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When Ben-Ben came to visit

There is a man who can often be seen walking along Route 4, usually with a bodyboard slung over his shoulder or an umbrella in his hand. Sometimes you’ll see him standing on the roadside near the Chalan Pago Shell station just watching traffic go by. One time he stood there clutching a small bouquet of flowers, smiling at the cars going by. His name is Ben. Ben-Ben, according to Addison. Ben-Ben likes to bring his board down to the boat basin, but he never goes in the water. “He’s a nice guy,” Addi told me when I asked about him. “He doesn’t talk much, but all the (surfer) guys are cool with him.”
Yesterday I pulled into the driveway and found Ben-Ben standing in our yard about 30 feet away from the house. I got out of the car and from the safety of the driveway I asked him if he was waiting for someone.
“Do you know Mr. Crawford?” he asks. Mr. Crawford is our landlord.
“Yes, but he doesn’t live here anymore.”
Ben-Ben smiles and says, “OK, I’ll just wait here until tomorrow morning.”
“Oh, OK,” I say and immediately go inside to call Addi.
“Be safe!” Ben-Ben calls out to me.
Addi tells me to call the police. I call my landlord to see if maybe he had asked Ben-Ben to wait for him at our house (our landlord often stops by to pick up tools and things). He tells me to call the police. “He won’t do you any harm, but that’s the only way to make him go away. There’s not much else we can do; he refuses to get medical attention.” I am suddenly overcome with compassion for the man, and I decide to wait for Addi to come home before calling the police. I look outside the window, and Ben-Ben’s standing in the same spot, licking the salt from inside a bag of chips. Maybe he just wants a ride somewhere. I don’t want to call the cops on him if it can be resolved by talking to him first.
Addi comes home and talks to Ben-Ben. Ben-Ben tells him his uncle kicked him off the ranch and he really needs to talk to our landlord about getting some work so he can save money for a plane ticket to California. His parents live in California. He has a little popup tent in his bag. He asks if he can stay until the morning when our landlord comes. Addi and I agree to let him camp in the yard for the night. Addi calls our landlord to give him heads up.
“Tell your wife I said thank you,” Ben-Ben tells Addi. “I’ll just stay here where it’s safe.”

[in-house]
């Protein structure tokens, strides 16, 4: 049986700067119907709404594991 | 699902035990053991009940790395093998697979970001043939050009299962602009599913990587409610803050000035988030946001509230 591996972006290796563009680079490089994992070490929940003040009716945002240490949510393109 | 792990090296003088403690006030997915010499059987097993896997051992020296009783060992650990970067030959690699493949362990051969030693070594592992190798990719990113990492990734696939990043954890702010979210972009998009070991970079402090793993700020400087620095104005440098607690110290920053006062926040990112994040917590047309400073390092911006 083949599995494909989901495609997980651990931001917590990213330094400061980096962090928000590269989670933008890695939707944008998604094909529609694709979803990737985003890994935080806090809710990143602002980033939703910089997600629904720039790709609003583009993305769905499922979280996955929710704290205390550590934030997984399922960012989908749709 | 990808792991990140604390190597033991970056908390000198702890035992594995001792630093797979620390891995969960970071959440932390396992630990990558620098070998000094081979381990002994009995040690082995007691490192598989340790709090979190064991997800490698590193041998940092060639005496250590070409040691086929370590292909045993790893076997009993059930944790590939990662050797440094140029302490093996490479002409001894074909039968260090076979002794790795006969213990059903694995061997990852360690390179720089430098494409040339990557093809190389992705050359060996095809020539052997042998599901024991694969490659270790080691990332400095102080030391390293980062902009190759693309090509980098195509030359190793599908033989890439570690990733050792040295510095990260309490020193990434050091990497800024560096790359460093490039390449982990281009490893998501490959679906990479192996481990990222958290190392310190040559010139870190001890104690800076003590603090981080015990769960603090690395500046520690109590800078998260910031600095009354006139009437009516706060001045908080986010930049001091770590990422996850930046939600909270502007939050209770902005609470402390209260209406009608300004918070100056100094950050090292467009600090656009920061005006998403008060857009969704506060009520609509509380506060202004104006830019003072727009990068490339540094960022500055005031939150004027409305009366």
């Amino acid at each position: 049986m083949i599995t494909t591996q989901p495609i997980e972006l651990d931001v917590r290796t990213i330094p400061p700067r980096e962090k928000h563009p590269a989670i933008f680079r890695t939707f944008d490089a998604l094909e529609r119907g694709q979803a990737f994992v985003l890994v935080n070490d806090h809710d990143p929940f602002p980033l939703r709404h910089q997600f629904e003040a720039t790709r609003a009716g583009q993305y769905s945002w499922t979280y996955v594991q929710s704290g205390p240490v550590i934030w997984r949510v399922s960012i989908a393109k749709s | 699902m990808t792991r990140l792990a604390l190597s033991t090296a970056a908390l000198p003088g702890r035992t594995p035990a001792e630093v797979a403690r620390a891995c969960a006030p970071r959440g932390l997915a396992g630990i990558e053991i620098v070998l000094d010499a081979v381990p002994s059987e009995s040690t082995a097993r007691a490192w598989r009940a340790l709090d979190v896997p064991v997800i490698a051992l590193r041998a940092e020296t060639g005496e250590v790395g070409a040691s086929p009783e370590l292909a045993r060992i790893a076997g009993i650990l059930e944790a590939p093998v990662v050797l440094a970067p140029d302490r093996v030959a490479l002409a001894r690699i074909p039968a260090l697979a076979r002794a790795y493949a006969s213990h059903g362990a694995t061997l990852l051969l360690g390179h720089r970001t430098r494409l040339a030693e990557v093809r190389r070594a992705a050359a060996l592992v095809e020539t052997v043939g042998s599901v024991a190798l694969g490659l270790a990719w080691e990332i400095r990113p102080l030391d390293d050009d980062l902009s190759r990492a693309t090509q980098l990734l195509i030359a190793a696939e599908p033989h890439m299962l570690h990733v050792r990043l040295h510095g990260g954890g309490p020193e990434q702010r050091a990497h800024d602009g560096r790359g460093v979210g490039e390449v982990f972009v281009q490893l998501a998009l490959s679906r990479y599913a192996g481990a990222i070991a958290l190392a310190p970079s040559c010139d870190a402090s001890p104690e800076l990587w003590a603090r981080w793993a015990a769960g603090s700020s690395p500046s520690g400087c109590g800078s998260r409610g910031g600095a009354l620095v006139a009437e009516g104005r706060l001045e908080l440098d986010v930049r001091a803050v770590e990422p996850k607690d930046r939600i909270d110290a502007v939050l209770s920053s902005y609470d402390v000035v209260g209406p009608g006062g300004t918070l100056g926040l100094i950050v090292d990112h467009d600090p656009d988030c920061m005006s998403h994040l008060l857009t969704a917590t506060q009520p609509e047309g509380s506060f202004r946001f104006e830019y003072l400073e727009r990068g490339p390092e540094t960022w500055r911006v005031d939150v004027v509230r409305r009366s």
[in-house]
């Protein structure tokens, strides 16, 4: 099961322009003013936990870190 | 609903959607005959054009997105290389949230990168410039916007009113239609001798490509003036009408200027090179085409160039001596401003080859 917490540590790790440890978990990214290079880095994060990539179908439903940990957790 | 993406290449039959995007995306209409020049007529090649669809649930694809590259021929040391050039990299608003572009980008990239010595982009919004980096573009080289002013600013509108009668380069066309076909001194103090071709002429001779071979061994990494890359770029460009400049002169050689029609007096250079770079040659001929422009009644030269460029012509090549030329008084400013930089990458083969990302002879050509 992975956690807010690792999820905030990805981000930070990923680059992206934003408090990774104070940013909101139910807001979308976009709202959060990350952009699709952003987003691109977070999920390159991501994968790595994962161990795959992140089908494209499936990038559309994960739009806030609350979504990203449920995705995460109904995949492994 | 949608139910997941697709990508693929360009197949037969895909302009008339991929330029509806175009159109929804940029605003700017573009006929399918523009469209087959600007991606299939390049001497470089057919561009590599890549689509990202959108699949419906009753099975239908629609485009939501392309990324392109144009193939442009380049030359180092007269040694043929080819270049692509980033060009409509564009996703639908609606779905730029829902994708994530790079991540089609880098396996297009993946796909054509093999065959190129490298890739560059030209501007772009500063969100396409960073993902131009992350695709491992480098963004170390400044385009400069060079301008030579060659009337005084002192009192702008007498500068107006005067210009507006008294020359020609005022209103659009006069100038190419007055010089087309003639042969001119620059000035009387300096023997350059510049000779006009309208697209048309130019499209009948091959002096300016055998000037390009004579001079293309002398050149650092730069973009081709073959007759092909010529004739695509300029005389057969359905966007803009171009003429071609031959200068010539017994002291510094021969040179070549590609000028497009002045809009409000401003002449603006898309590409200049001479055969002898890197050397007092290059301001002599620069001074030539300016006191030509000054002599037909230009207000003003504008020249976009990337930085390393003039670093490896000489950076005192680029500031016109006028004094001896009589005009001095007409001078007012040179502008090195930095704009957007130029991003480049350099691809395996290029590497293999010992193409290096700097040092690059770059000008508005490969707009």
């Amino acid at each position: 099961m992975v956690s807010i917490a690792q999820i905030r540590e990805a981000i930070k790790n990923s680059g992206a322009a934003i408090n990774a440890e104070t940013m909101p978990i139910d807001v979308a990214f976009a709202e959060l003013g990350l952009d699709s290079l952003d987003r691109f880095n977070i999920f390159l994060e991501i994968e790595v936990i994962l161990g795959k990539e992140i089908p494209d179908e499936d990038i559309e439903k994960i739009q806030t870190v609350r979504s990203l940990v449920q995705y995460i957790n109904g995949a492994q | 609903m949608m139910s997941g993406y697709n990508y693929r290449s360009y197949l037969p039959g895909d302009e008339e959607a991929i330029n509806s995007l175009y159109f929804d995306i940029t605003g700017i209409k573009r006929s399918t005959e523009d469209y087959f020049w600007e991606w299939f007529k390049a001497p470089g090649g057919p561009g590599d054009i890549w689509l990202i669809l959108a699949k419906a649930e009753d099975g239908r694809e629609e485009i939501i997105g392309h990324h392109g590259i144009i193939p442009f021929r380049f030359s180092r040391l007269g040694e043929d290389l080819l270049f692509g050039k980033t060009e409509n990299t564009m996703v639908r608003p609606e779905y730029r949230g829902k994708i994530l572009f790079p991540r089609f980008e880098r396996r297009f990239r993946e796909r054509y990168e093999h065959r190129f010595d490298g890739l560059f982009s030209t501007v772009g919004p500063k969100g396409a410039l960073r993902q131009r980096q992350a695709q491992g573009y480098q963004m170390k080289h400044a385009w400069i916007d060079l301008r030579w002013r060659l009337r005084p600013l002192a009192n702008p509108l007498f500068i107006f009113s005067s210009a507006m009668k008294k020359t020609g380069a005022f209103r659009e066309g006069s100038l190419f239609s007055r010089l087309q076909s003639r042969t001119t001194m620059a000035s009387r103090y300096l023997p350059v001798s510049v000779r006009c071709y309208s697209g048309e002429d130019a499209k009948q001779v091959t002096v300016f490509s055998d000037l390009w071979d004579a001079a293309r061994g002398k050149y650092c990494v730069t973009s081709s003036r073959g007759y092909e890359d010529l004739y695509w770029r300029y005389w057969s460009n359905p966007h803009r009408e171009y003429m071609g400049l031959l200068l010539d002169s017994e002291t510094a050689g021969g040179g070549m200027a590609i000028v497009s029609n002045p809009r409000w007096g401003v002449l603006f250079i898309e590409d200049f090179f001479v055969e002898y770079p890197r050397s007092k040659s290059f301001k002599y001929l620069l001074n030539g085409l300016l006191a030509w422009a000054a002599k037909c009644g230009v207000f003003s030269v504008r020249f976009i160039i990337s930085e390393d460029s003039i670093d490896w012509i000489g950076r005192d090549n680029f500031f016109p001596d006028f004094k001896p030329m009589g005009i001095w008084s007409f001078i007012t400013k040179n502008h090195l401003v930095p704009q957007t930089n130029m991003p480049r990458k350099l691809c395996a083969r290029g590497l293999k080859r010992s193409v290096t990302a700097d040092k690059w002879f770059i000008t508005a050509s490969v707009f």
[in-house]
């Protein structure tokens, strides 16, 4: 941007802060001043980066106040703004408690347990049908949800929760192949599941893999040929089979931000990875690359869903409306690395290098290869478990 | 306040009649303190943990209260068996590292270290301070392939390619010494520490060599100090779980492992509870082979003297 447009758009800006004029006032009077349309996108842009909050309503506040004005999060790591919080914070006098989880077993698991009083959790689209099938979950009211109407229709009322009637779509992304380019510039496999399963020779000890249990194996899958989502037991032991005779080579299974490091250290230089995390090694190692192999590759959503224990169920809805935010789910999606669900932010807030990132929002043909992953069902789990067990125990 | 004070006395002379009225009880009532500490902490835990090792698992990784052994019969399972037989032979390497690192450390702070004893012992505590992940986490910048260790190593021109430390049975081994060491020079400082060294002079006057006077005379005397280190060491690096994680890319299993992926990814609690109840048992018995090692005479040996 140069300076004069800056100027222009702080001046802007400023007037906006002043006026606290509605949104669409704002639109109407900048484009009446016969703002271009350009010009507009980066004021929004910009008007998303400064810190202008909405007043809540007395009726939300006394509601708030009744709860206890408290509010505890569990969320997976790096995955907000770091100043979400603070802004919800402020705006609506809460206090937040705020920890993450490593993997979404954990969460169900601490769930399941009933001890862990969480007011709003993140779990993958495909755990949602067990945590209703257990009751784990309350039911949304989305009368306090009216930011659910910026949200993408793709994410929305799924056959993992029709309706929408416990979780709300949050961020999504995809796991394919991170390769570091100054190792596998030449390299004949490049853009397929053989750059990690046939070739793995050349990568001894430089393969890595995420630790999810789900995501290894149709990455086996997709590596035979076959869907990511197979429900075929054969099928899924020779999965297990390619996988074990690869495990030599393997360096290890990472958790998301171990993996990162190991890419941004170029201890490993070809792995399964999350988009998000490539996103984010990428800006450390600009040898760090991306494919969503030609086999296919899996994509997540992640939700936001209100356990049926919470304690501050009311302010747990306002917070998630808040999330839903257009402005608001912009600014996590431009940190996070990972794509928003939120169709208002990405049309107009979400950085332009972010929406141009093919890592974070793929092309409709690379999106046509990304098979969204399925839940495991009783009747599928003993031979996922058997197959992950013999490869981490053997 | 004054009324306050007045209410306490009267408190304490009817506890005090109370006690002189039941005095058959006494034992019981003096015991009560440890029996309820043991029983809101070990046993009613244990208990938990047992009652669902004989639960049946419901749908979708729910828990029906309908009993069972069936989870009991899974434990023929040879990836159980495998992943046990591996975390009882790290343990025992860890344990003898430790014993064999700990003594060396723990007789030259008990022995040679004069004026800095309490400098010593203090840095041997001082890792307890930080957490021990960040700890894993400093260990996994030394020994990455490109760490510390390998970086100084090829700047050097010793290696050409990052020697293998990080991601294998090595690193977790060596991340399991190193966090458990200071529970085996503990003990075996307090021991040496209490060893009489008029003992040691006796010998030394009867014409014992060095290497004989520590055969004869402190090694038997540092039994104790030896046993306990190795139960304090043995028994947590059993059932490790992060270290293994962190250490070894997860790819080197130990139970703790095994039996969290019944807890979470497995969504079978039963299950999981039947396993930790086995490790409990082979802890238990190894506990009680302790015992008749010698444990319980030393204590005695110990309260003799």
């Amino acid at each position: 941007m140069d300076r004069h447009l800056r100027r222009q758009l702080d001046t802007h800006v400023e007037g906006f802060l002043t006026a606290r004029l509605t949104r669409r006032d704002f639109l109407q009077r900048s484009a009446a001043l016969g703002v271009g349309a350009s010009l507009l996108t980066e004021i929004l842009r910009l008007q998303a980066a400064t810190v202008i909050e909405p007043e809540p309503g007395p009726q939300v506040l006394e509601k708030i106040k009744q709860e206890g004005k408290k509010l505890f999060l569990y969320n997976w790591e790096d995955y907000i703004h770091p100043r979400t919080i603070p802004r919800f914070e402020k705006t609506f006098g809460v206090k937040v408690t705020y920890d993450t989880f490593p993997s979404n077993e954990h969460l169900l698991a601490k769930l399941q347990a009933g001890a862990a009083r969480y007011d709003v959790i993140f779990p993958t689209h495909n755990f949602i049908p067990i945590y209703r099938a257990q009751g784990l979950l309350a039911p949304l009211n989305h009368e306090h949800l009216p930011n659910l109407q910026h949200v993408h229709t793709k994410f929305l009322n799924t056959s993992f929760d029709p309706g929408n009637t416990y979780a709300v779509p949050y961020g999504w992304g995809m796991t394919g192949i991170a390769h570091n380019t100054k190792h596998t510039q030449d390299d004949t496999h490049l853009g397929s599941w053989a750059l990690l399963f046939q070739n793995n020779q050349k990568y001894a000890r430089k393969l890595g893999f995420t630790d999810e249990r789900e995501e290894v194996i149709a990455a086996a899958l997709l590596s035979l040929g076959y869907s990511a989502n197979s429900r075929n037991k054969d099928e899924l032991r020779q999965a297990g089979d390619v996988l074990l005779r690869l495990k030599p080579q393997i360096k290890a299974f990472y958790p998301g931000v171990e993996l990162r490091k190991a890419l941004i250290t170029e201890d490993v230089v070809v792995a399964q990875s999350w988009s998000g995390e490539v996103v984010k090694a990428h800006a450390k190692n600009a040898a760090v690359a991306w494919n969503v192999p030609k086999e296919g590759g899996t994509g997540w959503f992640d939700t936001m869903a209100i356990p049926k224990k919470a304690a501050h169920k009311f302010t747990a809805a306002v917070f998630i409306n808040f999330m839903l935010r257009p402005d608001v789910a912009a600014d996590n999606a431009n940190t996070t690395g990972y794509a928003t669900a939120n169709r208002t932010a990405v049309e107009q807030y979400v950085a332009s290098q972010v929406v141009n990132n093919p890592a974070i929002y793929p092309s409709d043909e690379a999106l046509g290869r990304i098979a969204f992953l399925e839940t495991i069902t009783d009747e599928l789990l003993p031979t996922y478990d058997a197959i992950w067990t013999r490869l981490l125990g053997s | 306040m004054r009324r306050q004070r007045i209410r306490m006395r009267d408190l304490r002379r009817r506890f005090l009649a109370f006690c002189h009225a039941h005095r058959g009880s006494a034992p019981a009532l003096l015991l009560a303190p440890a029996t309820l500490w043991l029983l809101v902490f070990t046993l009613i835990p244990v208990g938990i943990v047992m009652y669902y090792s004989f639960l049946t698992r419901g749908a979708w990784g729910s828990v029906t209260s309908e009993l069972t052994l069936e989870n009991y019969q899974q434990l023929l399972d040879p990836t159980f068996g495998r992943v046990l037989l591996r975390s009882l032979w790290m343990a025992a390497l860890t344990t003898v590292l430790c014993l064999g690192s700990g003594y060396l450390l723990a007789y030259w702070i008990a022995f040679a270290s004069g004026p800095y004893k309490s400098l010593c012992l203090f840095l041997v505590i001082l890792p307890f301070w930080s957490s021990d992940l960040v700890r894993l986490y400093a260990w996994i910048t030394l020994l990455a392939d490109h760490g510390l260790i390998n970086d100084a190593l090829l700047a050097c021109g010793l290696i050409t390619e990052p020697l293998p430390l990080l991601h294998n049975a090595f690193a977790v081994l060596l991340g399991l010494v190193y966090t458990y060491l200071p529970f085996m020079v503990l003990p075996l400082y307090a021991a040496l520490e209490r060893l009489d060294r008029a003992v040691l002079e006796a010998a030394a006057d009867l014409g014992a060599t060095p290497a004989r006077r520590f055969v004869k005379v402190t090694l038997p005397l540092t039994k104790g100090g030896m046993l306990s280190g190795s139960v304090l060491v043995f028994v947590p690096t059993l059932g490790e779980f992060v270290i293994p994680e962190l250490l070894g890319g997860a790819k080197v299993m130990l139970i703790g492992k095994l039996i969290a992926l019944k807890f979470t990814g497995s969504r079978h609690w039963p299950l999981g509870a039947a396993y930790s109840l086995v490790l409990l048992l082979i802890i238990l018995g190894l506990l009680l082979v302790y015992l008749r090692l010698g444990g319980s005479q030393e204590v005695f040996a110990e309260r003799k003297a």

This morning as I was leaving for work, I see Ben-Ben standing outside his tent.
“Are you OK?” he asks me.
“I’m OK, are you OK?” I ask him.
“I’m OK.” And then he smiles and waves goodbye as I back out of the driveway.
“Be safe!” I hear him say as I drive away.

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6 Responses

  1. Ri says:

    The guy sounds familiar, though the person does carry an umbrella sometimes, I never saw him with a bodyboard. I wonder if its the same person.

  2. Michelle says:

    That’s a nice story. I wonder if I’ve seen Ben-Ben around. Not sure, although I once was acquaintances with this homeless Puerto Rican guy that used to panhandle around Tumon. I haven’t seem him since I’ve been back, though.
    (And I like how Blacky’s kind of just checking out the tent.)

  3. Tasha says:

    He sounds like a pretty nice guy. Like Michelle, I wonder if I’ve seen Ben-Ben anywhere. Blacky seemed to have an interest in Ben-Ben.

  4. Josie says:

    Blacky is DYING to get in there and make that tent her own, but she doesn’t know what to do about the human inside it. She’s like that with new things we bring home. New magazine on the counter? She’ll lay on top of it. Cardboard box from Cost-U-Less? She’s inside it in seconds. Everything in the house is HERS. This includes the humans, the dogs and the fish.

  5. tom says:

    she’s casing the joint.
    cat burgalar?

  6. Sean says:

    be safe Josie!

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